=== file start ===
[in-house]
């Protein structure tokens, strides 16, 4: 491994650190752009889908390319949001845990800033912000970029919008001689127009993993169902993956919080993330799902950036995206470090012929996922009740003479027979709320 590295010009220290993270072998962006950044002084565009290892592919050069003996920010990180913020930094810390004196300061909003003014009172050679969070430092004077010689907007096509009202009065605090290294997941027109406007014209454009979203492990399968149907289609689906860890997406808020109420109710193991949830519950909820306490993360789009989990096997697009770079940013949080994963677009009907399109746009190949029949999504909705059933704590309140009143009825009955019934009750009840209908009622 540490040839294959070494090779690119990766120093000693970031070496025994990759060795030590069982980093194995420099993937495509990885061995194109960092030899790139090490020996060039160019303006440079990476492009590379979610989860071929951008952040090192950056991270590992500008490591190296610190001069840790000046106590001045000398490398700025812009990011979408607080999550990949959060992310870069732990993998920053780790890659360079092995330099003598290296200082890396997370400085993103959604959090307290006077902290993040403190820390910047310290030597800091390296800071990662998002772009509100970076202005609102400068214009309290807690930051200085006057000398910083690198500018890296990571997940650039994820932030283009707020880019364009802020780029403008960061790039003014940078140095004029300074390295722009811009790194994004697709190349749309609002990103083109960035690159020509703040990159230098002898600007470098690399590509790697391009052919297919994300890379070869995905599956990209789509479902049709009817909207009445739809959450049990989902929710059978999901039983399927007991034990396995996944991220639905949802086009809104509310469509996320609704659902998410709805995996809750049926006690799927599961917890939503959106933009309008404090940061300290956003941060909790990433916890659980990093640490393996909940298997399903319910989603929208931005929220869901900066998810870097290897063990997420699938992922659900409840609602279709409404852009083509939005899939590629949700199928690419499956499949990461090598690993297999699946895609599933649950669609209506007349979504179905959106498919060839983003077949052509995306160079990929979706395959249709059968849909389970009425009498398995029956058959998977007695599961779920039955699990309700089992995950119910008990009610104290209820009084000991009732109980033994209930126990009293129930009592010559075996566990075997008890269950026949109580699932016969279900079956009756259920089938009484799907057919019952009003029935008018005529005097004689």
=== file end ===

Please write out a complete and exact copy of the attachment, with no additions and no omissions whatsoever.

[in-house]
């Protein structure tokens, strides 16, 4: 491994650190752009889908390319949001845990800033912000970029919008001689127009993993169902993956919080993330799902950036995206470090012929996922009740003479027979709320 590295010009220290993270072998962006950044002084565009290892592919050069003996920010990180913020930094810390004196300061909003003014009172050679969070430092004077010689907007096509009202009065605090290294997941027109406007014209454009979203492990399968149907289609689906860890997406808020109420109710193991949830519950909820306490993360789009989990096997697009770079940013949080994963677009009907399109746009190949029949999504909705059933704590309140009143009825009955019934009750009840209908009622 540490040839294959070494090779690119990766120093000693970031070496025994990759060795030590069982980093194995420099993937495509990885061995194109960092030899790139090490020996060039160019303006440079990476492009590379979610989860071929951008952040090192950056991270590992500008490591190296610190001069840790000046106590001045000398490398700025812009990011979408607080999550990949959060992310870069732990993998920053780790890659360079092995330099003598290296200082890396997370400085993103959604959090307290006077902290993040403190820390910047310290030597800091390296800071990662998002772009509100970076202005609102400068214009309290807690930051200085006057000398910083690198500018890296990571997940650039994820932030283009707020880019364009802020780029403008960061790039003014940078140095004029300074390295722009811009790194994004697709190349749309609002990103083109960035690159020509703040990159230098002898600007470098690399590509790697391009052919297919994300890379070869995905599956990209789509479902049709009817909207009445739809959450049990989902929710059978999901039983399927007991034990396995996944991220639905949802086009809104509310469509996320609704659902998410709805995996809750049926006690799927599961917890939503959106933009309008404090940061300290956003941060909790990433916890659980990093640490393996909940298997399903319910989603929208931005929220869901900066998810870097290897063990997420699938992922659900409840609602279709409404852009083509939005899939590629949700199928690419499956499949990461090598690993297999699946895609599933649950669609209506007349979504179905959106498919060839983003077949052509995306160079990929979706395959249709059968849909389970009425009498398995029956058959998977007695599961779920039955699990309700089992995950119910008990009610104290209820009084000991009732109980033994209930126990009293129930009592010559075996566990075997008890269950026949109580699932016969279900079956009756259920089938009484799907057919019952009003029935008018005529005097004689």